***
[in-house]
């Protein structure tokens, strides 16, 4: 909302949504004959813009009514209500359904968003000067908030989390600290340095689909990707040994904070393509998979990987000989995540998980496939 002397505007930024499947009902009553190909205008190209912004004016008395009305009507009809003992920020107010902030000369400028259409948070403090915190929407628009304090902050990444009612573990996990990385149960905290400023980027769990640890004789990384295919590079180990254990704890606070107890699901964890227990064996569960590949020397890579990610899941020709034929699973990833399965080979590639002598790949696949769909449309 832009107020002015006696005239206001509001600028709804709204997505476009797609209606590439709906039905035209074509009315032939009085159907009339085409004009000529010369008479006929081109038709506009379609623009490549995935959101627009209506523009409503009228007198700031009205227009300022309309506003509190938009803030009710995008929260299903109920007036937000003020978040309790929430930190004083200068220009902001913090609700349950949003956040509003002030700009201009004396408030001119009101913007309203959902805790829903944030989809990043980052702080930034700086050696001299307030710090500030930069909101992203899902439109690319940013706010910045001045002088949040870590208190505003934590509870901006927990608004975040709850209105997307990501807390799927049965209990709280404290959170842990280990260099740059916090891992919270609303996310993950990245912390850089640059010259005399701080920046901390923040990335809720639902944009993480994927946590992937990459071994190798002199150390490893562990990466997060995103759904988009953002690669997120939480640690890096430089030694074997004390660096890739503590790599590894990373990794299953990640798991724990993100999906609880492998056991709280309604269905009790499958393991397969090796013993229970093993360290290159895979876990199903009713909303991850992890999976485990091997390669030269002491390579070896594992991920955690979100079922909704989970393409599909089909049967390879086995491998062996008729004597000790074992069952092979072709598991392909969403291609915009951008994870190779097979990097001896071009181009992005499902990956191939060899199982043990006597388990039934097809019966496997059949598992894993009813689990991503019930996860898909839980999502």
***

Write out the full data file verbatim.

[in-house]
């Protein structure tokens, strides 16, 4: 909302949504004959813009009514209500359904968003000067908030989390600290340095689909990707040994904070393509998979990987000989995540998980496939 002397505007930024499947009902009553190909205008190209912004004016008395009305009507009809003992920020107010902030000369400028259409948070403090915190929407628009304090902050990444009612573990996990990385149960905290400023980027769990640890004789990384295919590079180990254990704890606070107890699901964890227990064996569960590949020397890579990610899941020709034929699973990833399965080979590639002598790949696949769909449309 832009107020002015006696005239206001509001600028709804709204997505476009797609209606590439709906039905035209074509009315032939009085159907009339085409004009000529010369008479006929081109038709506009379609623009490549995935959101627009209506523009409503009228007198700031009205227009300022309309506003509190938009803030009710995008929260299903109920007036937000003020978040309790929430930190004083200068220009902001913090609700349950949003956040509003002030700009201009004396408030001119009101913007309203959902805790829903944030989809990043980052702080930034700086050696001299307030710090500030930069909101992203899902439109690319940013706010910045001045002088949040870590208190505003934590509870901006927990608004975040709850209105997307990501807390799927049965209990709280404290959170842990280990260099740059916090891992919270609303996310993950990245912390850089640059010259005399701080920046901390923040990335809720639902944009993480994927946590992937990459071994190798002199150390490893562990990466997060995103759904988009953002690669997120939480640690890096430089030694074997004390660096890739503590790599590894990373990794299953990640798991724990993100999906609880492998056991709280309604269905009790499958393991397969090796013993229970093993360290290159895979876990199903009713909303991850992890999976485990091997390669030269002491390579070896594992991920955690979100079922909704989970393409599909089909049967390879086995491998062996008729004597000790074992069952092979072709598991392909969403291609915009951008994870190779097979990097001896071009181009992005499902990956191939060899199982043990006597388990039934097809019966496997059949598992894993009813689990991503019930996860898909839980999502």